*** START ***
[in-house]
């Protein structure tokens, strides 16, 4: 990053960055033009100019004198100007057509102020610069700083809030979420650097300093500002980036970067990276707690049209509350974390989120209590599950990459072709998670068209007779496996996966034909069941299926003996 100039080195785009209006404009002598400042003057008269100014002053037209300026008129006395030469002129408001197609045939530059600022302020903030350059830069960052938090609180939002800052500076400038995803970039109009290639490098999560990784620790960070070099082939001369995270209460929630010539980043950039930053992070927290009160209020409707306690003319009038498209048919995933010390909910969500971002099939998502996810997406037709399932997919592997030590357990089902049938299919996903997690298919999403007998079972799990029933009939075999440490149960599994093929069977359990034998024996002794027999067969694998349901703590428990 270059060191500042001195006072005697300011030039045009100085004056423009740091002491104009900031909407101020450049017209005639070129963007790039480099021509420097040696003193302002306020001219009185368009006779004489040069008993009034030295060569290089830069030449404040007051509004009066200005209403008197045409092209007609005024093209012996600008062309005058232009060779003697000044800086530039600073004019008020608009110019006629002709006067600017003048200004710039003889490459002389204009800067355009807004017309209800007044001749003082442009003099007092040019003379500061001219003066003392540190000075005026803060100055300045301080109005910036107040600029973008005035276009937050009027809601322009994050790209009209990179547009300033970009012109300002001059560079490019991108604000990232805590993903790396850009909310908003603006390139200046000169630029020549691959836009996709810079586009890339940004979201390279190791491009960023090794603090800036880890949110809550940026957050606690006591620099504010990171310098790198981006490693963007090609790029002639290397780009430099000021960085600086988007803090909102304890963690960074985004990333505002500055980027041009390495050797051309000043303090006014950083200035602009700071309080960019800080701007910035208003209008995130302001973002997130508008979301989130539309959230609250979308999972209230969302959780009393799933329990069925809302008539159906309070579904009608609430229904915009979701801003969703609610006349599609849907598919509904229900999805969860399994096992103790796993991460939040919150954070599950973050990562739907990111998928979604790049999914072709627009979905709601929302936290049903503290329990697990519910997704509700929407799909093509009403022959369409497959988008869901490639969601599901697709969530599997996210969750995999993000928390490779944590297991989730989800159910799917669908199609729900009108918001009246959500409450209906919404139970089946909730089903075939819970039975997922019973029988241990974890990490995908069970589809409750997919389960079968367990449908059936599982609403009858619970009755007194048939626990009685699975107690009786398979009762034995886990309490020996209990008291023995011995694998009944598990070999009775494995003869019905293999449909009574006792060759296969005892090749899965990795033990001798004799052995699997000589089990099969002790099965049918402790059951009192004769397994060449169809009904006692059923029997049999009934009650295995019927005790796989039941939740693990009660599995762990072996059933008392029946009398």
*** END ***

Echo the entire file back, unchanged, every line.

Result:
[in-house]
């Protein structure tokens, strides 16, 4: 990053960055033009100019004198100007057509102020610069700083809030979420650097300093500002980036970067990276707690049209509350974390989120209590599950990459072709998670068209007779496996996966034909069941299926003996 100039080195785009209006404009002598400042003057008269100014002053037209300026008129006395030469002129408001197609045939530059600022302020903030350059830069960052938090609180939002800052500076400038995803970039109009290639490098999560990784620790960070070099082939001369995270209460929630010539980043950039930053992070927290009160209020409707306690003319009038498209048919995933010390909910969500971002099939998502996810997406037709399932997919592997030590357990089902049938299919996903997690298919999403007998079972799990029933009939075999440490149960599994093929069977359990034998024996002794027999067969694998349901703590428990 270059060191500042001195006072005697300011030039045009100085004056423009740091002491104009900031909407101020450049017209005639070129963007790039480099021509420097040696003193302002306020001219009185368009006779004489040069008993009034030295060569290089830069030449404040007051509004009066200005209403008197045409092209007609005024093209012996600008062309005058232009060779003697000044800086530039600073004019008020608009110019006629002709006067600017003048200004710039003889490459002389204009800067355009807004017309209800007044001749003082442009003099007092040019003379500061001219003066003392540190000075005026803060100055300045301080109005910036107040600029973008005035276009937050009027809601322009994050790209009209990179547009300033970009012109300002001059560079490019991108604000990232805590993903790396850009909310908003603006390139200046000169630029020549691959836009996709810079586009890339940004979201390279190791491009960023090794603090800036880890949110809550940026957050606690006591620099504010990171310098790198981006490693963007090609790029002639290397780009430099000021960085600086988007803090909102304890963690960074985004990333505002500055980027041009390495050797051309000043303090006014950083200035602009700071309080960019800080701007910035208003209008995130302001973002997130508008979301989130539309959230609250979308999972209230969302959780009393799933329990069925809302008539159906309070579904009608609430229904915009979701801003969703609610006349599609849907598919509904229900999805969860399994096992103790796993991460939040919150954070599950973050990562739907990111998928979604790049999914072709627009979905709601929302936290049903503290329990697990519910997704509700929407799909093509009403022959369409497959988008869901490639969601599901697709969530599997996210969750995999993000928390490779944590297991989730989800159910799917669908199609729900009108918001009246959500409450209906919404139970089946909730089903075939819970039975997922019973029988241990974890990490995908069970589809409750997919389960079968367990449908059936599982609403009858619970009755007194048939626990009685699975107690009786398979009762034995886990309490020996209990008291023995011995694998009944598990070999009775494995003869019905293999449909009574006792060759296969005892090749899965990795033990001798004799052995699997000589089990099969002790099965049918402790059951009192004769397994060449169809009904006692059923029997049999009934009650295995019927005790796989039941939740693990009660599995762990072996059933008392029946009398």